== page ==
"Renderings with Raymond" was normally a labor of love for Raymond Cooper. After all, it was his "baby." Started in 1997 as a camouflaged attempt to bolster his clandestine mayoral candidacy, the talk show drew close to half of Lennox Valley’s residents each weekday from noon until 3.
The casual observer would think his plan had worked to perfection. With just seven weeks until the election, Cooper’s most recent antics looked sure to take him to the summit of local politics.
With less than an hour left in his Monday show, Raymond was already looking ahead to some respite during Lennox Valley’s second favorite radio program, "Swap Shop." From time to time callers would interrupt their latest laundry list of items to swap with other listeners to instead bring up something about the price of eggs or the "slanted" newspaper editor, Iris Long, but on most days, Swap Shop made for a relaxing change of pace.
It was 2:40 p.m. on that fateful Monday, when Raymond took what he thought would be his last call of the day. He generally saved the last 10 minutes of the show to deliver a monologue concerning the Federal Reserve System or some other pressing issue.
He answered the call with his usual greeting, "This is Raymond. What’s on your mind?"
The voice on the other end stopped Raymond dead in his tracks.
"Hello, Mr. Cooper," the caller with the familiar, low-toned voice began. "This is Mayor Richard Bland, humble servant of the good folks of Lennox Valley."
There was a discernible pause as Raymond frantically searched through the deepest recesses of his mind for the right words. He barely kept himself from sputtering out, "Well, if it’s not Silver Tongue in the flesh!" referring to the nickname of the town mayor, "Silver Tongue" Dick Bland. Luckily, he caught himself in time.
Instead, after several awkward seconds, he blurted out, "Well, yes. Hello, Mr. Mayor. Welcome to our show. What’s on your alleged mind this afternoon?"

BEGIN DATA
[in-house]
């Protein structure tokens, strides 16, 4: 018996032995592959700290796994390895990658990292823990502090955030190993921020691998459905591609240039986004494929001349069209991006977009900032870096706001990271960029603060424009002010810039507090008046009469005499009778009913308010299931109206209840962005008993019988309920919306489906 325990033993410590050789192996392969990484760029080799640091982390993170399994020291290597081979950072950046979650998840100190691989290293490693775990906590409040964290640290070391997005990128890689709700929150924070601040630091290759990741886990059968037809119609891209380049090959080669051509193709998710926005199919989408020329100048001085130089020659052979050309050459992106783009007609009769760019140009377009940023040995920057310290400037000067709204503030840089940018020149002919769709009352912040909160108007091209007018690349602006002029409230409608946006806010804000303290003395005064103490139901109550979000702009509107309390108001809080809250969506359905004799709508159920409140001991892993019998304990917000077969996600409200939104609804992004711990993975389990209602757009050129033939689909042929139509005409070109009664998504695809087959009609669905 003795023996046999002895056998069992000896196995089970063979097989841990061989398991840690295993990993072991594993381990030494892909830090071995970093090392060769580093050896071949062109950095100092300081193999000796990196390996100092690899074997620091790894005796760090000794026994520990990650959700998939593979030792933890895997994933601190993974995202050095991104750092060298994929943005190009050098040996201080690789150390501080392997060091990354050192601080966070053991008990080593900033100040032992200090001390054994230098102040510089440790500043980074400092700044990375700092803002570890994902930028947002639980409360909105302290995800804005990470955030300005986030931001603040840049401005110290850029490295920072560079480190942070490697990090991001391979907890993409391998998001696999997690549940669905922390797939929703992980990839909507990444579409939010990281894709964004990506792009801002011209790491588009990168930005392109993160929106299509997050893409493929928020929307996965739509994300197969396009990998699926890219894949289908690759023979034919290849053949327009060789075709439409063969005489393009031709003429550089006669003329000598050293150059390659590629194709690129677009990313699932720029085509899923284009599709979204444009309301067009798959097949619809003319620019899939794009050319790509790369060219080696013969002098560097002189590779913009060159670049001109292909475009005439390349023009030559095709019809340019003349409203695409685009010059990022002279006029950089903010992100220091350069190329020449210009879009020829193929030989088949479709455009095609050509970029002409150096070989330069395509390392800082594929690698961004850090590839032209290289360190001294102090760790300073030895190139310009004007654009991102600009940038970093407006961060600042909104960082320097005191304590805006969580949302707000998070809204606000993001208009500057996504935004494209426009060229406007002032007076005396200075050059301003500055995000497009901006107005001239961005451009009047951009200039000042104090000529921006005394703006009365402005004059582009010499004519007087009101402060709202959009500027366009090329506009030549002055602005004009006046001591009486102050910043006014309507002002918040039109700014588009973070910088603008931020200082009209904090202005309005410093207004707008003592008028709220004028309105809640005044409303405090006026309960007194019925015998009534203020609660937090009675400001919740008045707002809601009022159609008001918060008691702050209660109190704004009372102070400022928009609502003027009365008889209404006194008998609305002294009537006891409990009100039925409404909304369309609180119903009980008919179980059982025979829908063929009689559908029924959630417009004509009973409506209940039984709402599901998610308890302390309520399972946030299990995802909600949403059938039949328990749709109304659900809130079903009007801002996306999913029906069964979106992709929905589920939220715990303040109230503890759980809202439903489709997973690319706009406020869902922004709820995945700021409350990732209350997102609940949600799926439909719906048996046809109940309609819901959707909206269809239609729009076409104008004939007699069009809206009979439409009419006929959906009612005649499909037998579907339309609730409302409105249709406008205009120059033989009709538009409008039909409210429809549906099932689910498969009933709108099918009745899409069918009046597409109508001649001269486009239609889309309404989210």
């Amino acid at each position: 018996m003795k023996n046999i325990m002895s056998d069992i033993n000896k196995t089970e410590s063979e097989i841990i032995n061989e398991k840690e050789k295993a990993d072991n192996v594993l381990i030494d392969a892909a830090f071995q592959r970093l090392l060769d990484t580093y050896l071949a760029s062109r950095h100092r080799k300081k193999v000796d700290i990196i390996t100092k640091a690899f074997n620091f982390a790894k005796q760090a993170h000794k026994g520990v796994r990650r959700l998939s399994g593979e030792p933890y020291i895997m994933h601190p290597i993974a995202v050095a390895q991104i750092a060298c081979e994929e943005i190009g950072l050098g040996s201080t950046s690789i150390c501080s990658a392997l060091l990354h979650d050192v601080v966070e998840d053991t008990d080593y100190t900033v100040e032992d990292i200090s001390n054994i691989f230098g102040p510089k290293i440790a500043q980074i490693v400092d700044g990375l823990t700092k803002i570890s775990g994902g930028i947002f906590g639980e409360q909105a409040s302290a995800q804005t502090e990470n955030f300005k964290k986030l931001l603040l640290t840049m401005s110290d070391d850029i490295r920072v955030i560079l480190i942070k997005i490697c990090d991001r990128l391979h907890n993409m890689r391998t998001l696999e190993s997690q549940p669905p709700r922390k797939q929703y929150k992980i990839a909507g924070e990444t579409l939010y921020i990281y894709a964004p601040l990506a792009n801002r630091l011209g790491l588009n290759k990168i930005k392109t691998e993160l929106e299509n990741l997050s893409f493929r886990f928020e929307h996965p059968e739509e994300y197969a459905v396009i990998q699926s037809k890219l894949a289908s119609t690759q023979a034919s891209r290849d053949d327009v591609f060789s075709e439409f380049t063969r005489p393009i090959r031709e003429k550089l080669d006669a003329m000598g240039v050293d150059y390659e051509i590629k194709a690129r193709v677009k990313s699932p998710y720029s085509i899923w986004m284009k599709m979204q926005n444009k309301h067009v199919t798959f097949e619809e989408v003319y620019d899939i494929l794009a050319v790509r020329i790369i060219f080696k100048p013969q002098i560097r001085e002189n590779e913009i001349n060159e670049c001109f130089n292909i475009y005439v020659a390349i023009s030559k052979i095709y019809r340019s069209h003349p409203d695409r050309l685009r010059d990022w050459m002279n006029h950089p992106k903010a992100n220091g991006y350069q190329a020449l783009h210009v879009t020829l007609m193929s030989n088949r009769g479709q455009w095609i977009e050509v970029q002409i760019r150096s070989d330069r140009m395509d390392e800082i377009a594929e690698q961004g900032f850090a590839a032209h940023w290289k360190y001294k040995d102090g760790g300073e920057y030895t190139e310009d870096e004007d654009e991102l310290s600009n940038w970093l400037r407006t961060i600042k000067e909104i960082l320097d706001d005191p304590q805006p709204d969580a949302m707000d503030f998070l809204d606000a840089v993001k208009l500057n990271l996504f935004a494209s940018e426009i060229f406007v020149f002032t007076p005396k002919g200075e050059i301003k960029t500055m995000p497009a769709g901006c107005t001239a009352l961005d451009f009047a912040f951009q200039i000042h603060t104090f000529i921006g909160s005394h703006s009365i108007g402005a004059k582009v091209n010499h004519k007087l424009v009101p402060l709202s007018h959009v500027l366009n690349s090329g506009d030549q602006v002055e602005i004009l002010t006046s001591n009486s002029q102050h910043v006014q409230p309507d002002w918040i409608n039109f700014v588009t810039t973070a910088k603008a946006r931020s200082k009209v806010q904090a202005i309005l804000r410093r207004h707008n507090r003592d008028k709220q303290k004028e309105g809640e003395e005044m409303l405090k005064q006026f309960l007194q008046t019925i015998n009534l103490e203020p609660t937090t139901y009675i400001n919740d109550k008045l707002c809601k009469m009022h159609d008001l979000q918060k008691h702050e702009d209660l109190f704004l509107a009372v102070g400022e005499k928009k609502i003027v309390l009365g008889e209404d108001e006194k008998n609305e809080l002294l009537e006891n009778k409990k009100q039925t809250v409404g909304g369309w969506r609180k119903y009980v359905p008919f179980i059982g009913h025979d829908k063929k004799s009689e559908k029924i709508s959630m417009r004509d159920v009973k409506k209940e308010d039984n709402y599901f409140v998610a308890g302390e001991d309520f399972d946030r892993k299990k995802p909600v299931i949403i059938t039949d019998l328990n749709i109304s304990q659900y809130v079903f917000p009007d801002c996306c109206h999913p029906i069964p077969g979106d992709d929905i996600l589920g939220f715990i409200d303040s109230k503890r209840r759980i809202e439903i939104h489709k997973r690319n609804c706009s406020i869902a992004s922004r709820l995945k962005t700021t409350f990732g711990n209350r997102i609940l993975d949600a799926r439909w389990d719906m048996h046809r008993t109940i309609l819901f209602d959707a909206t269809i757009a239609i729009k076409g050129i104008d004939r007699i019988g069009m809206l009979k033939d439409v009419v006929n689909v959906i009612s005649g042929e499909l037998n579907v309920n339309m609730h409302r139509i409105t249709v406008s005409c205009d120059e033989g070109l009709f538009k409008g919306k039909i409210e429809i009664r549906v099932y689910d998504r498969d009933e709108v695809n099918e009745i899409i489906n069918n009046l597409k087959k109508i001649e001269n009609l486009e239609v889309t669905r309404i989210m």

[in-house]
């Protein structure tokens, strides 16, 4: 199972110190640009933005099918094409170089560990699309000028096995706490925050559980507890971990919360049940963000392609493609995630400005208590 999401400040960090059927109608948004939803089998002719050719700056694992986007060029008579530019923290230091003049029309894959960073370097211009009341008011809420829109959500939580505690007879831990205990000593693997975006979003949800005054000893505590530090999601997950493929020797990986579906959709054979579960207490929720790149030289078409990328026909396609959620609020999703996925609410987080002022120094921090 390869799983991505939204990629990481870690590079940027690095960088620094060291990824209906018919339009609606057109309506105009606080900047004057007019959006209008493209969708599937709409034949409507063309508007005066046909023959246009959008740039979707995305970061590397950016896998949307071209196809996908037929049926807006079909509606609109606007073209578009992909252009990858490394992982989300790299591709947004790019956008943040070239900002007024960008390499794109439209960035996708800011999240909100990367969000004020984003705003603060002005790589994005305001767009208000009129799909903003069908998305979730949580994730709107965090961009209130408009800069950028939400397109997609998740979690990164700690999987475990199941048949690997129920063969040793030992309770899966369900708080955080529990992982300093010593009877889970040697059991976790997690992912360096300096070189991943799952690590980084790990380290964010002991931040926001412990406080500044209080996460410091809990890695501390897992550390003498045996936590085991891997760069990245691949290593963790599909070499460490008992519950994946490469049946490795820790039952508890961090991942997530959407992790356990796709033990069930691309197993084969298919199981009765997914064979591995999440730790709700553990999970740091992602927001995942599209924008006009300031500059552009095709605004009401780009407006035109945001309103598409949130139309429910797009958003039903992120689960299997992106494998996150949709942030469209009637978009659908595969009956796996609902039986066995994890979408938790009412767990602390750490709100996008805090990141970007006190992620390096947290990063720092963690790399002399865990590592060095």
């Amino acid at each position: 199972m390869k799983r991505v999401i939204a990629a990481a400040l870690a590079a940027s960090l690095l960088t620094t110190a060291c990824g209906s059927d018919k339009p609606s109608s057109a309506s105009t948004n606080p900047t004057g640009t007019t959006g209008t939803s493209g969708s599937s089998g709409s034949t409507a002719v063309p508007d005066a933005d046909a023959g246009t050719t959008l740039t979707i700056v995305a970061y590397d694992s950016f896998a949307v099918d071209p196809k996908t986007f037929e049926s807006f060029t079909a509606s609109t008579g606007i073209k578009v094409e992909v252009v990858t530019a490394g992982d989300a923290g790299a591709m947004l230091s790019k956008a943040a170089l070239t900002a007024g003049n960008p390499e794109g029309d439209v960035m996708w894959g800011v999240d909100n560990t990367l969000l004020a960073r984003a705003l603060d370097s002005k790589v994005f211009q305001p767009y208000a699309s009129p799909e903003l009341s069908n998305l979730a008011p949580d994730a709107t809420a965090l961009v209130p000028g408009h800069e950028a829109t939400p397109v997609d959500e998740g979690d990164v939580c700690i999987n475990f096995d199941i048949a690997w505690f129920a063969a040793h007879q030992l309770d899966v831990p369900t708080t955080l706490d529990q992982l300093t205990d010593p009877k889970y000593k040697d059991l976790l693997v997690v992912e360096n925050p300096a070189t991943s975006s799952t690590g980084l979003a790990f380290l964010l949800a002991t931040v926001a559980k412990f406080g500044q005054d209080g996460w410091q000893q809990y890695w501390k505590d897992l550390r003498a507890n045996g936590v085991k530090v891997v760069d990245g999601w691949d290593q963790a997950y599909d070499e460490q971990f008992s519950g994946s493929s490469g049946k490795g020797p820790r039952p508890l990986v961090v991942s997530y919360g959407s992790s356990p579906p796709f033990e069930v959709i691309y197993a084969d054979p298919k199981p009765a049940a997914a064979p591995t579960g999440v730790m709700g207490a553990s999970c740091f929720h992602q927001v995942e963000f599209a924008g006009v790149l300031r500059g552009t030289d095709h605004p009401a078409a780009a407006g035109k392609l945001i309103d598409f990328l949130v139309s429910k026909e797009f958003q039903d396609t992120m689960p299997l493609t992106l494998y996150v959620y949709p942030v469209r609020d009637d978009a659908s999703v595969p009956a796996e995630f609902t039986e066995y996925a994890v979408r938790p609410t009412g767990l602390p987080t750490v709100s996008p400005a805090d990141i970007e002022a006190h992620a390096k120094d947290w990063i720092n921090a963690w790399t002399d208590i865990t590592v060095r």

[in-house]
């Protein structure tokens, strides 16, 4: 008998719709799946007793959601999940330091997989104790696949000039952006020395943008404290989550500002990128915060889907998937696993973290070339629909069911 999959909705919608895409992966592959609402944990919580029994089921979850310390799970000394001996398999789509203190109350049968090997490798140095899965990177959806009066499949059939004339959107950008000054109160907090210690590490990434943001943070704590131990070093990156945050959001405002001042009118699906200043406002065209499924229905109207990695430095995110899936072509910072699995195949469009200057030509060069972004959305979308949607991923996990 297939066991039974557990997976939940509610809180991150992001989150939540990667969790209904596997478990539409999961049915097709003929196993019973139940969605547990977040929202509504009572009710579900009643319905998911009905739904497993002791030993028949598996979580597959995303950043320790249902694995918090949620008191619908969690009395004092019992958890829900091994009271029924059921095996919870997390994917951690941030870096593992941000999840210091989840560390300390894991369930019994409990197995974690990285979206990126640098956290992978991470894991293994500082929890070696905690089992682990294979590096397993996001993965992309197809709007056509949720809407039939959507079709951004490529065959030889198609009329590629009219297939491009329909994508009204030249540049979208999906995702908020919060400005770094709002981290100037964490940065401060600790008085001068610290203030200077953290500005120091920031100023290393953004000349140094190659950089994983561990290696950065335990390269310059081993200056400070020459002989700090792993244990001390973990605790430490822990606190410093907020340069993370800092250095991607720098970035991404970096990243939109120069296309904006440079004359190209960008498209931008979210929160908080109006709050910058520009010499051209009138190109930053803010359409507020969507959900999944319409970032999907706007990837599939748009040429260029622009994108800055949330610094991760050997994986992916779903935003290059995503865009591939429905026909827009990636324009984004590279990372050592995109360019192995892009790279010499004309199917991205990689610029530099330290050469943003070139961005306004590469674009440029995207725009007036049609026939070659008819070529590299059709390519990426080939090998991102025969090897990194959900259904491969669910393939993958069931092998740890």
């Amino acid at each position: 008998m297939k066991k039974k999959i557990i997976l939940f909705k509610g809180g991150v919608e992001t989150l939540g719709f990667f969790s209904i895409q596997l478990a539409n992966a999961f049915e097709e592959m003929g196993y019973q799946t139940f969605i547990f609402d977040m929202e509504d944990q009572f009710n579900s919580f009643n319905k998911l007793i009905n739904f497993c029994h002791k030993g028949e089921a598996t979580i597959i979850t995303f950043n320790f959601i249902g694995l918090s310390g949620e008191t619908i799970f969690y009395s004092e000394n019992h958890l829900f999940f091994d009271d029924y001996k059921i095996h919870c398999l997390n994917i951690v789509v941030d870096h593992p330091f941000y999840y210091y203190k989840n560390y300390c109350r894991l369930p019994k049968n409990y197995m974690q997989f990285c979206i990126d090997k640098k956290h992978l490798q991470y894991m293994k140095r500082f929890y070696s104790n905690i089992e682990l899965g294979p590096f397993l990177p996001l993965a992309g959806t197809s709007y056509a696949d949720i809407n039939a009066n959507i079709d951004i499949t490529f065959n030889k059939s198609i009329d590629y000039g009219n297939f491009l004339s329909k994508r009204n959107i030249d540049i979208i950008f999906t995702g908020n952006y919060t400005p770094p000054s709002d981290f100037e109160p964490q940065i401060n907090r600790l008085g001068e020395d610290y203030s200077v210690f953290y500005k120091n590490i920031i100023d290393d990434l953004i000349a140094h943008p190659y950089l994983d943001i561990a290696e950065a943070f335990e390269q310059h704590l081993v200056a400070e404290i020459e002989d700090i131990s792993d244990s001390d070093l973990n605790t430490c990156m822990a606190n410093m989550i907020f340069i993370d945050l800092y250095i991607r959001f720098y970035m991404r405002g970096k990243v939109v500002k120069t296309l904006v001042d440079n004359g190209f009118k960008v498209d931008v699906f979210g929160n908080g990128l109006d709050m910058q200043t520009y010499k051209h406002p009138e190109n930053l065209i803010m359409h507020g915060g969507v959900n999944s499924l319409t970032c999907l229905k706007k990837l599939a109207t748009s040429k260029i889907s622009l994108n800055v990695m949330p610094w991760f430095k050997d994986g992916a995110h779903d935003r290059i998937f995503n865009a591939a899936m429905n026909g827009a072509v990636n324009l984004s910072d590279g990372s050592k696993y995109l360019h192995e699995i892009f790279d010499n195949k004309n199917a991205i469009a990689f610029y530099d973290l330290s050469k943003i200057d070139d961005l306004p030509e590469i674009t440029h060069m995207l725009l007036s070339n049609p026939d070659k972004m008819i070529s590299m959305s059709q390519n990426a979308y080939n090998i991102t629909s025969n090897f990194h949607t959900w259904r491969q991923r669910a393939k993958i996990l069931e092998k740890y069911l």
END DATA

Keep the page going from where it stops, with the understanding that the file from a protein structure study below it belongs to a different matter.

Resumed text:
"Well," began Silver Tongue, "I just wanted to congratulate you."
"Congratulate me?" murmured Cooper, knowing that his intentions were probably less than sincere.
The mayor’s plan was to congratulate Raymond on his newfound faith. After all, Cooper had received no less than six calls on his Monday show in response to his "conversion" at the Lutheran church the day before.
Mayor Bland began going over his thoughts early that morning. Even with the nickname "Silver Tongue," words didn’t always come easily to Bland. Before a speech, he would practice for hours to give the impression that he was a naturally gifted orator.
The mayor memorized his lines, even writing them down so he wouldn’t forget something important. They were a work of art, beginning with, "Isn’t it true that you hadn’t been to a church service in more than 50 years prior to yesterday?"
Then, with his low, powerful voice, he would force his point, "Isn’t it true that the only reason you joined Lennox Valley Lutheran Church was to sway the Christian vote of this community, knowing they would otherwise vote for me?"
But Cooper was quick. Sure, there was a momentary lapse upon hearing the mayor’s voice, but he recovered quickly. As soon as "Silver Tongue" Dick Bland began with, "I just wanted to congratulate you," Cooper immediately shot back with, "Well, thank you, Mayor!"
Without his listeners knowing it, Raymond hung up on Bland and spoke for 14 minutes about the mayor’s kind gesture in calling to congratulate him on his spiritual "awakening."
"I can’t help," he almost whispered as he closed his Monday show, "that he was divinely inspired to make that call. Thank you, Mayor."
Each week, "The Good Folks of Lennox Valley" chronicles the happenings of a fictional American small town.